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Ninja, the Wacky Restaurant Once Declared a Critical Disaster, Closes After a Long 15 Years

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Known more for servers dressed like ninjas and over-the-top theatrics, the Tribeca restaurant endured despite high prices and bad reviews

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Ninja village in Tribeca neighborhoods in NYC
Ninja closed after 15 years in Tribeca
Photo by Cem Ozdel/Anadolu Agency/Getty Images

The beloved yet critically panned Ninja — the wacky, theatrical Tribeca Japanese restaurant where servers dressed up as, yes, ninjas — has closed after 15 years, Tribeca Citizen reports. A sign posted at the entrance, at 25 Hudson Street, near Duane Street, informed customers of the seemingly abrupt closure, but a message on the restaurant’s website indicates that the subterranean sushi haunt lost its lease. Eater has reached out for comment.

Ninja opened after a $3.5 million buildout in 2005, fitting the underground space with fake stone walls, fake torches, and pagoda-like dining booths that seemed to resemble prison cells. Soon after its opening, one brutal reviewed followed the next. New York Times critic Frank Bruni was first on the scene writing that “Ninja acts like a Disney ride — Space Mountain under a hailstorm of run-of-the-mill or unappealing sushi — but charges like Le Bernardin.” Eater declared it an off-the-rails shitshow restaurant.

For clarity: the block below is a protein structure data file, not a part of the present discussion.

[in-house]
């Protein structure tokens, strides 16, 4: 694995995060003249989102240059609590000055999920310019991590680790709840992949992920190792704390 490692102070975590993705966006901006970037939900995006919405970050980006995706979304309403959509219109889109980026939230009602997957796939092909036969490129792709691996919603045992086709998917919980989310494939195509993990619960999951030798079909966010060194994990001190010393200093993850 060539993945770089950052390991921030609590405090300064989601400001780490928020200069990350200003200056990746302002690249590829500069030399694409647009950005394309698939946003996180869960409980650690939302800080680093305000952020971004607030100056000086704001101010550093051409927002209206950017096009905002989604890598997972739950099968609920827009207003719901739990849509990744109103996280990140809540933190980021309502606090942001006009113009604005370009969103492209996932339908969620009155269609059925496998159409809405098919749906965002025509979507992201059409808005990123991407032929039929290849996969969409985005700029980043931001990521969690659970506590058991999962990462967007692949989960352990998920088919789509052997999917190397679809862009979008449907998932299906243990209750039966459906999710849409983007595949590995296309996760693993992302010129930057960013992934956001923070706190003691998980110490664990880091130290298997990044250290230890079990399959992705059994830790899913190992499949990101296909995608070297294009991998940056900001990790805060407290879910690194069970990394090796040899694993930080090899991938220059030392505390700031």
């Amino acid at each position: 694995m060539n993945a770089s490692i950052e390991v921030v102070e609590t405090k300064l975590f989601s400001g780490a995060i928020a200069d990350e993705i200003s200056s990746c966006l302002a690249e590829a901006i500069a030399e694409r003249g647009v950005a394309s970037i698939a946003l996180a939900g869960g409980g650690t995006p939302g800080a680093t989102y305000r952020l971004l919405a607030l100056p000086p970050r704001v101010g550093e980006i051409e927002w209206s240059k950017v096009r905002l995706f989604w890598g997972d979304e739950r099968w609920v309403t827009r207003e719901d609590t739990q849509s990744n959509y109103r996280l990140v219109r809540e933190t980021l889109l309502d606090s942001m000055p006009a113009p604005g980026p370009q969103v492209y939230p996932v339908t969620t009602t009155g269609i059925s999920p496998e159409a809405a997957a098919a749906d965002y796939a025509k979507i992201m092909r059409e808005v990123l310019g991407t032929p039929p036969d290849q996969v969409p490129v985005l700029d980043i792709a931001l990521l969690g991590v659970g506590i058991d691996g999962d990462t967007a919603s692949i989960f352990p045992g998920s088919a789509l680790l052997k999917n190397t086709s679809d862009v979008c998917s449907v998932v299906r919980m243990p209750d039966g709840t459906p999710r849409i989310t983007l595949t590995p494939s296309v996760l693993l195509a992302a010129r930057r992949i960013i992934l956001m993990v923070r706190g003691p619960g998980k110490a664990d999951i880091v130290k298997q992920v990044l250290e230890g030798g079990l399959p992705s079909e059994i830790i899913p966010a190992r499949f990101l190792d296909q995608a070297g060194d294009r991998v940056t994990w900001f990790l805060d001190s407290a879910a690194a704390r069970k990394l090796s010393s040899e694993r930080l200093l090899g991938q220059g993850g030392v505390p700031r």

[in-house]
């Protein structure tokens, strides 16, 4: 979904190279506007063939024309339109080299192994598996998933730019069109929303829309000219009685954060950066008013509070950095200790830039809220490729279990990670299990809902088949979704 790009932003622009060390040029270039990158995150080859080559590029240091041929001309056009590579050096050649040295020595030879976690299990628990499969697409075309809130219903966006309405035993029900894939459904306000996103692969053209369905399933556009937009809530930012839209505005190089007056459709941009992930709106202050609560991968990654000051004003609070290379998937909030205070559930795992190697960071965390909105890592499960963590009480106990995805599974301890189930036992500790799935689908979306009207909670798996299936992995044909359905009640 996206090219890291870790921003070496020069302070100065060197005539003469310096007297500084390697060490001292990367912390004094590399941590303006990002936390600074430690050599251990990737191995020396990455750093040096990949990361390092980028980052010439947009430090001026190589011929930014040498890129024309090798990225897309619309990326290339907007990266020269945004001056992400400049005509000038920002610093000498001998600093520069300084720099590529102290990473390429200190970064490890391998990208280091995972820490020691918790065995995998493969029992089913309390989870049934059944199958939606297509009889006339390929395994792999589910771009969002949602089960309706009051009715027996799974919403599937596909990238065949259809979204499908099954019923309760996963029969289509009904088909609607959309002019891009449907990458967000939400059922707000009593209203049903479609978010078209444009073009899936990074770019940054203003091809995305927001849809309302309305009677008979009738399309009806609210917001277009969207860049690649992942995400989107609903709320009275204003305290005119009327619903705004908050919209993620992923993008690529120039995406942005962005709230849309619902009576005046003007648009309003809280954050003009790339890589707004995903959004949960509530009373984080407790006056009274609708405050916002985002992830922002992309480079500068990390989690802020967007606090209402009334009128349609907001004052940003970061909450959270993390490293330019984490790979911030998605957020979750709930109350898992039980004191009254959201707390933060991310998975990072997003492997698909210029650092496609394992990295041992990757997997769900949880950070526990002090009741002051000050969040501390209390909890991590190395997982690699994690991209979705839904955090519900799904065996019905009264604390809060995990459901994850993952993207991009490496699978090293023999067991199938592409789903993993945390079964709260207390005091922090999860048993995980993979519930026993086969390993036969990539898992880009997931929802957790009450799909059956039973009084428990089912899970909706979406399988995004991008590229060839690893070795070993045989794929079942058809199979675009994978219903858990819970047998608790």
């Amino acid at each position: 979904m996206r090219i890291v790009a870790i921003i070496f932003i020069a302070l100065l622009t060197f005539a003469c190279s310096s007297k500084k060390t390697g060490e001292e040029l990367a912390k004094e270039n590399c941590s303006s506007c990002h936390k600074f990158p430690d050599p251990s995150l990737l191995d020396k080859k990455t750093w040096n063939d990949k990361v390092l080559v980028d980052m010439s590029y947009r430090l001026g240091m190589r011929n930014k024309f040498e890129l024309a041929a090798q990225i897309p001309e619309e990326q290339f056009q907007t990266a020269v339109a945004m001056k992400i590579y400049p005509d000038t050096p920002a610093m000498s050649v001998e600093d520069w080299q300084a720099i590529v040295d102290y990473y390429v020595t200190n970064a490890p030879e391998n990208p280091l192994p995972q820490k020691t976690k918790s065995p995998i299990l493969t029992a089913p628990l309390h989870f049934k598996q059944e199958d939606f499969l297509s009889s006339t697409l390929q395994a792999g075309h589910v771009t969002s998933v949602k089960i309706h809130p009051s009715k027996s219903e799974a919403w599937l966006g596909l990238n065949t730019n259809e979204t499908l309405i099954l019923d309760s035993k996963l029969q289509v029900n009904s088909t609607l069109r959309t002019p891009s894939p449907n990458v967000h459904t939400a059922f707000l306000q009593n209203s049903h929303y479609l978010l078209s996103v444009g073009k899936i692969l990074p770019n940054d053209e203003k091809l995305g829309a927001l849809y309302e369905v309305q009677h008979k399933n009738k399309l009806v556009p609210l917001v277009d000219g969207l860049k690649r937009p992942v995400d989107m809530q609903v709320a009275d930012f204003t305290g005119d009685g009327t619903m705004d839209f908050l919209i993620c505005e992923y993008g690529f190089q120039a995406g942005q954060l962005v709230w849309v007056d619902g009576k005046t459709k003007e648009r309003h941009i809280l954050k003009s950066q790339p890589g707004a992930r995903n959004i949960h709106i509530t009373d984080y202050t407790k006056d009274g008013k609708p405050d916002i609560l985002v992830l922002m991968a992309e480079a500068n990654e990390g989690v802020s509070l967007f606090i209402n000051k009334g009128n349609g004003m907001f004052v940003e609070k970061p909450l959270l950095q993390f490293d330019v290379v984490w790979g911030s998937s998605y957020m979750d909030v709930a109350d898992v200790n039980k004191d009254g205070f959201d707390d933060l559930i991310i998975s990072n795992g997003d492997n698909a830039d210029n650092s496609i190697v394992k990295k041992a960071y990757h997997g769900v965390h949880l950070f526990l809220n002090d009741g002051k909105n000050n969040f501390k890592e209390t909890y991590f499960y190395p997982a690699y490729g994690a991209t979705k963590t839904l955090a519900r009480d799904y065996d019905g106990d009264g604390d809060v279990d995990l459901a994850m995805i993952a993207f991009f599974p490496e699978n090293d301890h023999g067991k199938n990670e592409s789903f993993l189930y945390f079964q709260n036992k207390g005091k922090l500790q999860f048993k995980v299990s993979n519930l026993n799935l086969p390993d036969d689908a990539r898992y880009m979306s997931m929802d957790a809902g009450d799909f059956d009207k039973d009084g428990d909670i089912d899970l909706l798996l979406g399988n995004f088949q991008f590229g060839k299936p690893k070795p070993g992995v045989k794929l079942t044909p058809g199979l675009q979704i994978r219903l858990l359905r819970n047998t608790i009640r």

Indeed, meals at Ninja could easily cost upward of $100 per person, but dishes like creme brulee topped with steamed veal and foie gras, a soup with clam and pork, and crab served on grapefruit only evinced a shrug from critics.

But the theatrics at the restaurant, an offshoot of a similar establishment in Tokyo, generated the greatest interest from diners — and were the focal point of most of the derision. Waiters dressed in black outfits would dart out of nowhere to surprise diners, sometimes even slipping a fake blade into a dining booth through a set of bars. Some dishes resembled towering infernos before they were dropped on to the table, while others required diners to hack into a thin, crackly sheet that broke into shards of croutons into a salad placed below it.

Still, the restaurant’s popularity endured, and diners kept packing the underground booths. In a 2008 revisit to Ninja, Eater begrudgingly admitted that tolerable food meant it was no longer a shitshow. The inexplicable, overpriced extravagance endeared it to many — a stream of the most recent four and five star reviews on Yelp are one indication — and is a reminder of the continued popularity of themed restaurants in New York City, perhaps most notably and similarly Greenwich Village’s Jekyll and Hyde Club.